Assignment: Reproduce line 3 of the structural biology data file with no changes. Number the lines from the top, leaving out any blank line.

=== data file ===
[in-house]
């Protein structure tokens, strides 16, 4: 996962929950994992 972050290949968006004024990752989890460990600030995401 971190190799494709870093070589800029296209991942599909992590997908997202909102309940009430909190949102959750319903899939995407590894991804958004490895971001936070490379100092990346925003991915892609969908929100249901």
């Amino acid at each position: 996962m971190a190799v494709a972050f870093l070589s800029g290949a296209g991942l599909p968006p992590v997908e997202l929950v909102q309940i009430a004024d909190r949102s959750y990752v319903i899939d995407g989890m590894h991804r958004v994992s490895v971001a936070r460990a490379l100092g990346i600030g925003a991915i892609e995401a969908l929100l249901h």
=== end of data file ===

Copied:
């Amino acid at each position: 996962m971190a190799v494709a972050f870093l070589s800029g290949a296209g991942l599909p968006p992590v997908e997202l929950v909102q309940i009430a004024d909190r949102s959750y990752v319903i899939d995407g989890m590894h991804r958004v994992s490895v971001a936070r460990a490379l100092g990346i600030g925003a991915i892609e995401a969908l929100l249901h």